Lawmakers and parents like to talk about “driver distraction,” but it's not a simple idea. There’s no on or off switch for driver focus. Attention, like so many things, is a spectrum, and it combines many elements.
“Most of the research in the past has been either visual, audible, or haptic—they haven’t been combined all into one," says Douglas Patton, Denso's head of engineering.
In 2012, government-sponsored researchers rigged up 2,600 regular drivers’ vehicles with cameras and sensors in six states, then left them alone for more than a year. The result is a large, objective, and detailed database of actual driving behavior, the kind of info that’s very useful if you want to figure out exactly what causes crashes.
The MIT researchers and their colleagues took that database and added another twist. While many scientists looking to crack why a crash happened might look at the five or six seconds before the event, these researchers backed it all the way up, to around 20 seconds beforehand.
“Upstream, further prior to an event, we begin to see failures in attention allocation that are indicative of less awareness in the operating environment in the crash events,” says Bryan Reimer, an engineer who studies driver behaviour at MIT. In other words: The problems that cause crashes start well before the crunch.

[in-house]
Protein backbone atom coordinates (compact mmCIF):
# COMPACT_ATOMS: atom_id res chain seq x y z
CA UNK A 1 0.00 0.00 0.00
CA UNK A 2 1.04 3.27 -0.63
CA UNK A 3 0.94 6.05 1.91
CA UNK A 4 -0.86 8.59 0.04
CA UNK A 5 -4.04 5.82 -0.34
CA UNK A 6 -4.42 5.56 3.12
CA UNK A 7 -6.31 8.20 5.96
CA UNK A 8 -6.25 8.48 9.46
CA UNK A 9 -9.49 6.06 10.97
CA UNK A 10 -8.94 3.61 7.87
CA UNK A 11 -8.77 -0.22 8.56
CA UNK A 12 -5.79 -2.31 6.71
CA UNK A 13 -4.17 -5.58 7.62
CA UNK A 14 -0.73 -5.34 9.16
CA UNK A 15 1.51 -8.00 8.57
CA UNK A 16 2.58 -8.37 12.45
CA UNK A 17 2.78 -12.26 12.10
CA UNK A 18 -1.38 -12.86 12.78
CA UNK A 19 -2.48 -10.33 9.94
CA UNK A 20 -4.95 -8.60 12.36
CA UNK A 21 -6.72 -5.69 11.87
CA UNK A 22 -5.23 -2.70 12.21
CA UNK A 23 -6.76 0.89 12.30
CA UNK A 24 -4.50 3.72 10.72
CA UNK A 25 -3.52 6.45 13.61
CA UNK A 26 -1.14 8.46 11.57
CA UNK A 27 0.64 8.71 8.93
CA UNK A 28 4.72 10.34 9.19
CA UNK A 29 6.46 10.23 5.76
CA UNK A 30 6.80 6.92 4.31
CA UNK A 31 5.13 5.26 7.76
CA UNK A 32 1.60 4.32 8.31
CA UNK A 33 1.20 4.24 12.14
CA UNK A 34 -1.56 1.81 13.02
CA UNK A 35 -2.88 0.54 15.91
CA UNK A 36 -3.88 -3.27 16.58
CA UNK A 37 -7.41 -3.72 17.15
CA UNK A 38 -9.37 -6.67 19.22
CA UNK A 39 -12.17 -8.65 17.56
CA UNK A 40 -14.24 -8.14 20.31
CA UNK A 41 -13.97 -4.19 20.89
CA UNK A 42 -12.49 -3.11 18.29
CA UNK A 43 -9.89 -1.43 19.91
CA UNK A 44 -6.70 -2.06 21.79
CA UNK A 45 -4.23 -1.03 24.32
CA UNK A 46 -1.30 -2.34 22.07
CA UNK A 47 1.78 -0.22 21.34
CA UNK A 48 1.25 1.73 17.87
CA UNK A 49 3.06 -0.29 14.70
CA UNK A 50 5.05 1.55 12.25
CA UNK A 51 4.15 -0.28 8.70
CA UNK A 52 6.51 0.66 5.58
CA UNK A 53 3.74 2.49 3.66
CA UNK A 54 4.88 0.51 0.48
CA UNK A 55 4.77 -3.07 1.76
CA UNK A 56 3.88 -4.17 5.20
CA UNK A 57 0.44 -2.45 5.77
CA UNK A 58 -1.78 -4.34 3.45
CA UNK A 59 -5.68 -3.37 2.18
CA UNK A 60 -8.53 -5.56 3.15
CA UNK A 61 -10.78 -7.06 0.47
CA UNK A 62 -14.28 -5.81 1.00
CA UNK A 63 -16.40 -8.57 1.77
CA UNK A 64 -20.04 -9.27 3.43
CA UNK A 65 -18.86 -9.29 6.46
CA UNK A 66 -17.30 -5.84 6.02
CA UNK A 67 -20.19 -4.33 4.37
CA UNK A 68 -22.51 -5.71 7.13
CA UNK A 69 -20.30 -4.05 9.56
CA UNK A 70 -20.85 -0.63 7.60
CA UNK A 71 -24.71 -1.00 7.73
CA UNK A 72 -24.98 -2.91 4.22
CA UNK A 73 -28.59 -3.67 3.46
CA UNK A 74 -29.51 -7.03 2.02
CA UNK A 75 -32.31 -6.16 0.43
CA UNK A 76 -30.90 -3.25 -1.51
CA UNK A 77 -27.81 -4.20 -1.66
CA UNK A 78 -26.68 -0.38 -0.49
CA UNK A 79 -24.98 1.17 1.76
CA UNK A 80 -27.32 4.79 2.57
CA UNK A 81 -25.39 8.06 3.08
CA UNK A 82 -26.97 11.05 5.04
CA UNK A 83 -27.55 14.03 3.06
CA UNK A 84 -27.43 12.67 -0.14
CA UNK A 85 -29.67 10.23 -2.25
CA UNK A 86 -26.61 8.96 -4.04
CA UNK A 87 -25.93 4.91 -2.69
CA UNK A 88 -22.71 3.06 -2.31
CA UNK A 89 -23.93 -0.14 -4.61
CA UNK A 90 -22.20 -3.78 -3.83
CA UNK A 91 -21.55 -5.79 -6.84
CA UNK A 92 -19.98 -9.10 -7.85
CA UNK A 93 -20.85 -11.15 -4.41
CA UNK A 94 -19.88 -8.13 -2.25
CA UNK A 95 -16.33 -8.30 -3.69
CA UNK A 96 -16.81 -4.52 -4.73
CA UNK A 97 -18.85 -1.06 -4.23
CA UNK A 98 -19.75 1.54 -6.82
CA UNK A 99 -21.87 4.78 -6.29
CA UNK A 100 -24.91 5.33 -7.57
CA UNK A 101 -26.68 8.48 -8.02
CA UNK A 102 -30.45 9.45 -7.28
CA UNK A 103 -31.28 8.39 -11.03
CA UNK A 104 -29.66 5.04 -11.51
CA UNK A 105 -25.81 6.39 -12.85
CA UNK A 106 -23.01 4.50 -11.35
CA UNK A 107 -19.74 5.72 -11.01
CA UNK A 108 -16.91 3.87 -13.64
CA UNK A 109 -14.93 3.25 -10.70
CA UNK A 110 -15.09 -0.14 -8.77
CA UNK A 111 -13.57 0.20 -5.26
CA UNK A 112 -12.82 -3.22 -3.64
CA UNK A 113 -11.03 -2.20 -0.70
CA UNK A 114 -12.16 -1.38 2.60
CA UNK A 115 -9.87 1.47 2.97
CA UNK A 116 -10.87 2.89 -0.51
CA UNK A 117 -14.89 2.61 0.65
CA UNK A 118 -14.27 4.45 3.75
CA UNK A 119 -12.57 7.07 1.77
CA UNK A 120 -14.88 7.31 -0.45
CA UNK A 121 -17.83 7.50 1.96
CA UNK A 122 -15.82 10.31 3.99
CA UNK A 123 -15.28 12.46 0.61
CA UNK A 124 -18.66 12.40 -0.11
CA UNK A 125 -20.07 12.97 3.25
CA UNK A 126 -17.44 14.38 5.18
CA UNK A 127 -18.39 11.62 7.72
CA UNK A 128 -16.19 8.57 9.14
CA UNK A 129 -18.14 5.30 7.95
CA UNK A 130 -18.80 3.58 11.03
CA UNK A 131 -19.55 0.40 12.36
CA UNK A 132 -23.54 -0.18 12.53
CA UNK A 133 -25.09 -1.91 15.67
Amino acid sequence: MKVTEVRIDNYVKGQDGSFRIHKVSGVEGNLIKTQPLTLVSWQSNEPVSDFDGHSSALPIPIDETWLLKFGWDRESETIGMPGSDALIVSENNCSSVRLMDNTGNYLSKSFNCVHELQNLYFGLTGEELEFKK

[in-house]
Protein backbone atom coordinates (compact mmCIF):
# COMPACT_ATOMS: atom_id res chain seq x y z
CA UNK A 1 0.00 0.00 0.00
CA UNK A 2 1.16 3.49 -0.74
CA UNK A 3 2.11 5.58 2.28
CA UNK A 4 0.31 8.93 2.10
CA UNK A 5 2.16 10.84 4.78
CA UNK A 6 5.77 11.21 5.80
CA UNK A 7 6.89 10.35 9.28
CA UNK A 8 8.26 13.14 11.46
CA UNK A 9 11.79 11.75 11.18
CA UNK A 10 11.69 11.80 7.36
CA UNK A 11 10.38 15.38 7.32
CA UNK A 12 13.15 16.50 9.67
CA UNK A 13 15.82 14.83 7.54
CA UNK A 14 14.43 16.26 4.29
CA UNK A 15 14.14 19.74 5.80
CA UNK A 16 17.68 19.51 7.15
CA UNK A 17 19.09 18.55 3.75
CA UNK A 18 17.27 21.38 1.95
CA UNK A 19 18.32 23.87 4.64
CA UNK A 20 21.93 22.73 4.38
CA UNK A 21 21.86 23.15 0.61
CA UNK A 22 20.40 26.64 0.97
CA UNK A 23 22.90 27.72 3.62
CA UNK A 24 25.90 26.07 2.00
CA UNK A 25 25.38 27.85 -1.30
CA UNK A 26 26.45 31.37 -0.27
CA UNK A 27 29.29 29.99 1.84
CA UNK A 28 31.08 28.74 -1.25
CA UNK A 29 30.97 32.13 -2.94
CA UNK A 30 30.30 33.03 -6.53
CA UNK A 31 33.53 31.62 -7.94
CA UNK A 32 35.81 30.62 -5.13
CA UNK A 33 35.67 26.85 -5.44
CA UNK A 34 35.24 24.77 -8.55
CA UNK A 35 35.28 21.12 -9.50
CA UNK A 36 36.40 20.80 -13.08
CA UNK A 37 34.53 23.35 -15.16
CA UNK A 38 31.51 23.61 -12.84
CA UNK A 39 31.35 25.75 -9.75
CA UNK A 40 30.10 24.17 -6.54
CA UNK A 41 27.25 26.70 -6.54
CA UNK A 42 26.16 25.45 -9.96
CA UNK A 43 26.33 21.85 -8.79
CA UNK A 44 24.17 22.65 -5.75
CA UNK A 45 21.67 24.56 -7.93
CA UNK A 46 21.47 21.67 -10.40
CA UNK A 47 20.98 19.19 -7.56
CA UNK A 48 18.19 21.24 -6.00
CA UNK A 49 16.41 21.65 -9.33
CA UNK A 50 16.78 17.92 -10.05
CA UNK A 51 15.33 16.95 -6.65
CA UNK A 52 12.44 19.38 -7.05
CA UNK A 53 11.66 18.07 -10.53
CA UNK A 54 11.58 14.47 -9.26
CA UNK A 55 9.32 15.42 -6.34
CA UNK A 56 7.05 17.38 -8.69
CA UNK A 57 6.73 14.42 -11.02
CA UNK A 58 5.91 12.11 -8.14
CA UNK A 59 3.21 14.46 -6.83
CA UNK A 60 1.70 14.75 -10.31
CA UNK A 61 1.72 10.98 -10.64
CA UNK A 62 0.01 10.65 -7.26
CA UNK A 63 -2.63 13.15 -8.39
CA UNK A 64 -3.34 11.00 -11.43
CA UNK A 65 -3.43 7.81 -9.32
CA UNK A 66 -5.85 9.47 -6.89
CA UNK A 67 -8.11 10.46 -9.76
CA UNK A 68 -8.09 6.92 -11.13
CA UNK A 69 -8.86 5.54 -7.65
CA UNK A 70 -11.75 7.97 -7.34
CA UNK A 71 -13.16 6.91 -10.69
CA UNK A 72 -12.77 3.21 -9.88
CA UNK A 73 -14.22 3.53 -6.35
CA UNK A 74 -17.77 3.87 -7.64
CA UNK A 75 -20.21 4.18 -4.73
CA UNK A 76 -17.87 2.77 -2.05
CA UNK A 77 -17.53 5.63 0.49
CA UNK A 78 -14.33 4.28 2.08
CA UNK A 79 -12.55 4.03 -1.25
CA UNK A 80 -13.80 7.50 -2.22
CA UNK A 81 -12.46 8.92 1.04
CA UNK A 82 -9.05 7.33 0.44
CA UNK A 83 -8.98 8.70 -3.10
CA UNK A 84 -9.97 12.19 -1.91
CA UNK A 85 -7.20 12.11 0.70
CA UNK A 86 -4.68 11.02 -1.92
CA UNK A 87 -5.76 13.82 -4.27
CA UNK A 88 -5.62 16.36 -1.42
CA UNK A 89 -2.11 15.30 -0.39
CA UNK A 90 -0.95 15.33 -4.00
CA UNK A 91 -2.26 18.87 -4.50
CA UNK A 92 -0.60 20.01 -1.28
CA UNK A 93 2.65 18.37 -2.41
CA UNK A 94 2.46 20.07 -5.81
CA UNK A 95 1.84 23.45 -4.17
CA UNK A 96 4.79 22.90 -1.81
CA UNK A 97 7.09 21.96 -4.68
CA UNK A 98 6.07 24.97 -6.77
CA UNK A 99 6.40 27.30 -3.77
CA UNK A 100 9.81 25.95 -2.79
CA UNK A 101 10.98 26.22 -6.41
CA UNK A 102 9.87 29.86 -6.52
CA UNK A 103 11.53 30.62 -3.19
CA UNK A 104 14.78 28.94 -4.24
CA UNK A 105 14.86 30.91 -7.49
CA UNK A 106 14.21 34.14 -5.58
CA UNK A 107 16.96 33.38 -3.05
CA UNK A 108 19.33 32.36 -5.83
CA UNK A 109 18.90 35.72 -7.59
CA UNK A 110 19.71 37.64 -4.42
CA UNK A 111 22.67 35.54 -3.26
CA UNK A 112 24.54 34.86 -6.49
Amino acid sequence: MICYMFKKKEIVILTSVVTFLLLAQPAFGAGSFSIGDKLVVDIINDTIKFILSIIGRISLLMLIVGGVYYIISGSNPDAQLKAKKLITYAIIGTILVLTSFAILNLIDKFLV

It all comes down to eye glances. Sure, the more time you spend looking off the road, the likelier your chance of crashing. But the time you spend looking on the road matters, too. If your glances at, say, the texts in your lap are longer than the darting ones you make back to the highway in front of you, you gradually lose awareness of where you are in space.
Usually, drivers are pretty good at managing that attentional and situational awareness, judging when it's appropriate to look down at the radio, for example. But smartphones and in-car infotainment systems present a new issue: The driver isn’t really deciding when to engage with the product.
The algorithm that researchers tested in this paper—one called AttenD, which dates back to 2009—turns out to be pretty good at predicting when crashes happen based on what drivers were doing in 20 or so prior seconds. That means that maybe, one day soon, scientists could use this kind of math to build and then test products that are safe to use in the car.
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